On the days leading to this shoot I hadn’t been too excited about not having it my way (except clothes part), but I must admit now that being there that day and watching how things unfolded only did me good by giving me a new perspective that would help me reassess my creative approach. Being surrounded by Fretzel’s family (and Jeff’s soon-to-be in-laws) who prepared hearty home-cooked meals for us, exploring the streets where she’d grown up and that had given her the scars she now wore like medals, being entertained in between sets by her incredibly limber little brother who was now a competitive ballroom dancer, nibbling on the street food of her childhood, and listening to Jeff talk about their relaxing trips to Obong Spring and other excursions… All of this made me understand why Fretzel wanted their photos taken here more than anywhere else—this was where their hearts were, and these things where what they held most precious. (We were even supposed to do a couple of scenes at Fretzel’s father’s unassuming woodworking factory, where they liked to help out from time to time, but some in the team were in a hurry to hop on the next bus home, for fear we were gonna end up staying overnight if we stayed any longer.) I was reviewing the photos I took on the ride home, and that was when it hit me: yes, they weren’t very pretty by conventional engagement/wedding photo standards, but they were also not impossible or threatening, the kind of photos that everybody could respond to—in other words, they were real. Right there are then I couldn’t help but feel ashamed of how I’d ruthlessly tried to coax them out of this in the beginning—definitely not a shining moment for me!
When you work in the image-making business, especially if it has to do with weddings, there’s that tendency to get tunnel vision about making things look perfect and peachy keen, and so you go over the top, coming up with outrageous concepts, sourcing impossible clothes and props, exploring fantastical locations, demanding more than what is readily available. I will admit that this is true for me, especially with my background in editorial/fashion, and how I grew up looking up to the works of the likes of Vreeland and Coddington and their penchant for transporting the viewer to a different level of perception—it’s no secret that I like to make my subjects play the part of, say, Amelia Earhart, or that I ask people to custom-make era-specific clothing for certain sittings, or that I hire moving trucks to tranport heavy-duty props. And that’s all very well and good, you know, if the goal is to give your customers the best experience possible, or to have a leg up on the competition, or both. But if all of that only distracts you from putting meaning where it should be put, if it makes you lose sight of what truly matters to your clients, then, Houston, we have a problem—you may be doing it boldly or differently or uniquely, but you’re completely missing the point. It is going to take a lot of work—not to mention a lot of patience—but at least now I have the resolve to rethink my approach and reprioritize my creative goals to ensure the client’s best interest comes first. I just can’t believe it took me this long to see that! I am now reminded of the wise words of my friend Christina Garcia-Frasco, who, as I was photographing her for the premier catalog of Shandar shoes some two years ago, told the story of how, being the wife of a mayor (Duke Frasco of Liloan), she got invited to all kinds of weddings in their town—from the simplest ones to the most elaborate—and when I asked her if this exasperated her, especially the ones that required her to drive up rural, remote areas, she just smiled and said that, to her, it didn’t matter if the wedding was not grand or anything, because no matter what, “at the end of the day, more than anything, it’s a celebration of love.”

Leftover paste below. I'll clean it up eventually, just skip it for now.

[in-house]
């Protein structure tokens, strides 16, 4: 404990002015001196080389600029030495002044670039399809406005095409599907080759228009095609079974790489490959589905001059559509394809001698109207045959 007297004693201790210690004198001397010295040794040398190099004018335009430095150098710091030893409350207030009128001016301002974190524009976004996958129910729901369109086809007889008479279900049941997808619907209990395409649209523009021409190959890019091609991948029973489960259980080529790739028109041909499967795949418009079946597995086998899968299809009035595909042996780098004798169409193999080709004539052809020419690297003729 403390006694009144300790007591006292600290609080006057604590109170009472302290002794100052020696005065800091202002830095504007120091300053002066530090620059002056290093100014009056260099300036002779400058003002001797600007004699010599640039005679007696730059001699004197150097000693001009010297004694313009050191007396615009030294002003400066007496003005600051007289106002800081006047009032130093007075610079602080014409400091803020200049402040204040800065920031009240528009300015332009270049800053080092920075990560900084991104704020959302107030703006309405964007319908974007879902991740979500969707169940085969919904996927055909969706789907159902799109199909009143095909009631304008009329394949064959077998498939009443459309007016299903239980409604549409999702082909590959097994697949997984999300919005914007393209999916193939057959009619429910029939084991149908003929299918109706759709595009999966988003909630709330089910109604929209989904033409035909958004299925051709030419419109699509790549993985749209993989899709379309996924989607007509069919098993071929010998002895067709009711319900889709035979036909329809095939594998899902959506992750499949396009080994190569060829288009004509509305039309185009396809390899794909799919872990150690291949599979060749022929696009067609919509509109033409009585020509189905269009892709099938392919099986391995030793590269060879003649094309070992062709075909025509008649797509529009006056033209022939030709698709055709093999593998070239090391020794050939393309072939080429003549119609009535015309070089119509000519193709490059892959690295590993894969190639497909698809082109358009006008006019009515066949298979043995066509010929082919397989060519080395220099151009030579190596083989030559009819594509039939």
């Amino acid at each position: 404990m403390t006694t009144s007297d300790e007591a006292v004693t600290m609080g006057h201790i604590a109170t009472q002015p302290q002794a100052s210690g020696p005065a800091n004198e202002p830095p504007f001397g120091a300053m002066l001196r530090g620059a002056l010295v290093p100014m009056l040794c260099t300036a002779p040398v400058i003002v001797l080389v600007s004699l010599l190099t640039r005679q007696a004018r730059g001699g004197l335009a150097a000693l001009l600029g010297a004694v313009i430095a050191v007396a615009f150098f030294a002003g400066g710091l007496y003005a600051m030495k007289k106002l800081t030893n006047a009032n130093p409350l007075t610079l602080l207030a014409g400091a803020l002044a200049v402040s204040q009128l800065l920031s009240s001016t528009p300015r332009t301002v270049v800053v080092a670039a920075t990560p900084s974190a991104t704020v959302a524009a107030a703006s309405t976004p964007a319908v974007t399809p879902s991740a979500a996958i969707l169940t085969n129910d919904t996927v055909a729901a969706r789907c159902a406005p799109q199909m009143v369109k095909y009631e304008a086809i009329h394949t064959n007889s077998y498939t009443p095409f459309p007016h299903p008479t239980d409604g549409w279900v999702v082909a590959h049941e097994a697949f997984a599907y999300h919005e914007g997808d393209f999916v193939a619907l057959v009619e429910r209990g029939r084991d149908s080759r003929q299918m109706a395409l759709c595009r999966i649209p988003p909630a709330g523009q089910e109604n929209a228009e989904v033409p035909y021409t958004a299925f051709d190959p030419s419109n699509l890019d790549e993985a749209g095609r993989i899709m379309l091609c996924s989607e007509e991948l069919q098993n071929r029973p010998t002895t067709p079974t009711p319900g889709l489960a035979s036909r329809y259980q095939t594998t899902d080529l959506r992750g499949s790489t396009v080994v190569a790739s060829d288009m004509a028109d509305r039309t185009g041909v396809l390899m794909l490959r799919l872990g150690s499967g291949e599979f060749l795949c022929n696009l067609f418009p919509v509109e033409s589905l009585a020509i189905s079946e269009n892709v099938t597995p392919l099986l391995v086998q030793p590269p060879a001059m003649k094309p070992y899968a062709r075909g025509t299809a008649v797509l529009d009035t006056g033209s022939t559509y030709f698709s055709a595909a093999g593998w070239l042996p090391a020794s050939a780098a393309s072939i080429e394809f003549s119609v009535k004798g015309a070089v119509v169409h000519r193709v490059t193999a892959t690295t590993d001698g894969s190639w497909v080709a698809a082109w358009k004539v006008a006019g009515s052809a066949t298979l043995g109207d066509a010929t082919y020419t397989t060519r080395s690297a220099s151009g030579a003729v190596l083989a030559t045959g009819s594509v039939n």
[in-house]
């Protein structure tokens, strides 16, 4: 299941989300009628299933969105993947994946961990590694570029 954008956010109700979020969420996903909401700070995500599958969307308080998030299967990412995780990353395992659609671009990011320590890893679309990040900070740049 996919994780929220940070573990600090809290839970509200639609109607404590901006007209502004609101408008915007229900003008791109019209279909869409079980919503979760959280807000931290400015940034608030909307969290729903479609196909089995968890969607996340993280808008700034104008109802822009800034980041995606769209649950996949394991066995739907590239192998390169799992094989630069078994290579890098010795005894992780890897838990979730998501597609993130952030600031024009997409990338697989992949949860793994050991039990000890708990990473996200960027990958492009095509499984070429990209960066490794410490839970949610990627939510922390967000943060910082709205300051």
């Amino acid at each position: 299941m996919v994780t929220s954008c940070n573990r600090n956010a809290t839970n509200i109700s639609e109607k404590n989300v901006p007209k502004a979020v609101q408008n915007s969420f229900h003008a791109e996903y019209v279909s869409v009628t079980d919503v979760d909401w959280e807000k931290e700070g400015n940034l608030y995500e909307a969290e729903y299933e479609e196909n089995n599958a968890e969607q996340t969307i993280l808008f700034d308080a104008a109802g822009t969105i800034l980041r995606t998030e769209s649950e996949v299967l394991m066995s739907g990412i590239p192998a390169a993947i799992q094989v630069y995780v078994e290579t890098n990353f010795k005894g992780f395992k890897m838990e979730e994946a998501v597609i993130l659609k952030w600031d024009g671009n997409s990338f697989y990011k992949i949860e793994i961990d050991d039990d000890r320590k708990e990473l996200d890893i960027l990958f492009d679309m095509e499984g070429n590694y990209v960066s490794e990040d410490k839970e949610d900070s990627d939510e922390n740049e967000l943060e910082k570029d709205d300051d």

Jeff Enecio and Fretzel Buenconsejo | Photographed and styled by Angelo Kangleon for Shutterfairy in Dalaguete, Cebu, on August 18, 2013 | Main photographer: Malou Pages for Shutterfairy | Hair and makeup by Aura Verallo | Set decorator: Jennifer Hortillosa | Accessoried by Gracie Q| Special thanks to Kurt Buencosejo and Grace Neilly Querickiol-Niggel